Food issues have been stressing a lot of us out lately. GMO’s in our food supply, increasing pesticide use, falling yields and rising prices on basic staples like rice are making it more difficult for all people to eat healthy, but particularly for the poor who end up falling back on foods that are less healthy and artificially low in price due to farm subsidies on crops like corn. So it is good news that Washington state Governor Christine Gregoire signed into law the Local Farms-Healthy Kids and Communities Act (PDF) on March 27th, despite efforts by the processed food industry to block its passage. Perhaps Washington State can show Washington D.C. how to legislate without constantly seeking the stamp of approval from lobbyists.
The Seattle Times calls the nearly unanimous passage of the act, which not only promotes Washington-grown foods, but also facilitates a farm-to-school program, a “significant bipartisan success.” The legislation does not require schools to participate but eliminates bureaucratic impediments to schools buying local and offers grants for purchasing from local vendors. The program will be overseen by the state Department of Agriculture and the Superintendent of Public Instruction's Office.
$1,490,000 was appropriated to fund the legislation which seeks to promote the consumption of Washington-grown produce through schools, food banks and farmers markets. The increase in consumption of locally grown foods will also have the added benefit of saving energy through reduced packaging, shipping, storage and refrigeration.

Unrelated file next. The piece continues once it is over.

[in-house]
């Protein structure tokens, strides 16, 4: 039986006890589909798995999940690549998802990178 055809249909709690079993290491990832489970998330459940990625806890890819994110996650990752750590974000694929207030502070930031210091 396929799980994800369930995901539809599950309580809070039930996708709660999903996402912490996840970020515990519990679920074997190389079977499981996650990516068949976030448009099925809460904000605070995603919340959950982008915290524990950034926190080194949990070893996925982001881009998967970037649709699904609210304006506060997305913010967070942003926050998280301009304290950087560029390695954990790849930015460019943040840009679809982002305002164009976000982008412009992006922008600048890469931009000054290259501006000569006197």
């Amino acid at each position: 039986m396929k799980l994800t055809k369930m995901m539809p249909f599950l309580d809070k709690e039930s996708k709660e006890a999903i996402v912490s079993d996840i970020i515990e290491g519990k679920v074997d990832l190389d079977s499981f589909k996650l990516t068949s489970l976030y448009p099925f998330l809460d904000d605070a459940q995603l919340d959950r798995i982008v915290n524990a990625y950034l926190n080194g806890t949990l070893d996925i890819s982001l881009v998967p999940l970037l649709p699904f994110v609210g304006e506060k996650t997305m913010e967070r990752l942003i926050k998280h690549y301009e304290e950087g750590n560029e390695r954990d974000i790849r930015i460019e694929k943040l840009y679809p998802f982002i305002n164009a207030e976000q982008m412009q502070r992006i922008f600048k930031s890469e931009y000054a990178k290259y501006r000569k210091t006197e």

|It's time to stop the food miles madness|
- Eases state and school procurement restrictions, eliminating low-cost bidding requirements and making it easier to choose local vendors
- Establishes a Farm to School Program to facilitate more state grown products in schools and provide curricula on the benefits, both health and environmental, of consuming locally grown foods
- Provides grants to schools with a high number of low-income students to provide a local fresh fruit and vegetable snack program
- Promotes school gardens, including educational components on organic and conventional growing
- Provides grants for farmers markets to purchase wireless technology to accept food stamps and credit cards
- Allocates funds to pilot a program to allow food banks to contract with farmers for fresh produce
- Provides $200,000 in coupons for low income seniors and women with infants to shop at farmers markets